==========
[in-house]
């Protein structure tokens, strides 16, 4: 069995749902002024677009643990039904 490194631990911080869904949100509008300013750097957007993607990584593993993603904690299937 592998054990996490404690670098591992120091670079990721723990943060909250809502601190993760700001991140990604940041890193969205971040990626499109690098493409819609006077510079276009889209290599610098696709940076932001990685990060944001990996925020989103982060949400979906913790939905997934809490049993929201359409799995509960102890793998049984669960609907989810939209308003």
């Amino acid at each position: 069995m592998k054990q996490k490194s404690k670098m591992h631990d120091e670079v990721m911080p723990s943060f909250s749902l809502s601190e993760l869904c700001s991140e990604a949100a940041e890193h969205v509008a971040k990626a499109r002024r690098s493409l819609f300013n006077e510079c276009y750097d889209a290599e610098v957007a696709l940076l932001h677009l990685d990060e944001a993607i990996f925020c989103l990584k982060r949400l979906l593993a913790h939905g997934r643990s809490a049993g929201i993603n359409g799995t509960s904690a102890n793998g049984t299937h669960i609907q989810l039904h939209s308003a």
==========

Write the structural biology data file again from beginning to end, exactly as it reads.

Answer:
[in-house]
């Protein structure tokens, strides 16, 4: 069995749902002024677009643990039904 490194631990911080869904949100509008300013750097957007993607990584593993993603904690299937 592998054990996490404690670098591992120091670079990721723990943060909250809502601190993760700001991140990604940041890193969205971040990626499109690098493409819609006077510079276009889209290599610098696709940076932001990685990060944001990996925020989103982060949400979906913790939905997934809490049993929201359409799995509960102890793998049984669960609907989810939209308003």
């Amino acid at each position: 069995m592998k054990q996490k490194s404690k670098m591992h631990d120091e670079v990721m911080p723990s943060f909250s749902l809502s601190e993760l869904c700001s991140e990604a949100a940041e890193h969205v509008a971040k990626a499109r002024r690098s493409l819609f300013n006077e510079c276009y750097d889209a290599e610098v957007a696709l940076l932001h677009l990685d990060e944001a993607i990996f925020c989103l990584k982060r949400l979906l593993a913790h939905g997934r643990s809490a049993g929201i993603n359409g799995t509960s904690a102890n793998g049984t299937h669960i609907q989810l039904h939209s308003a």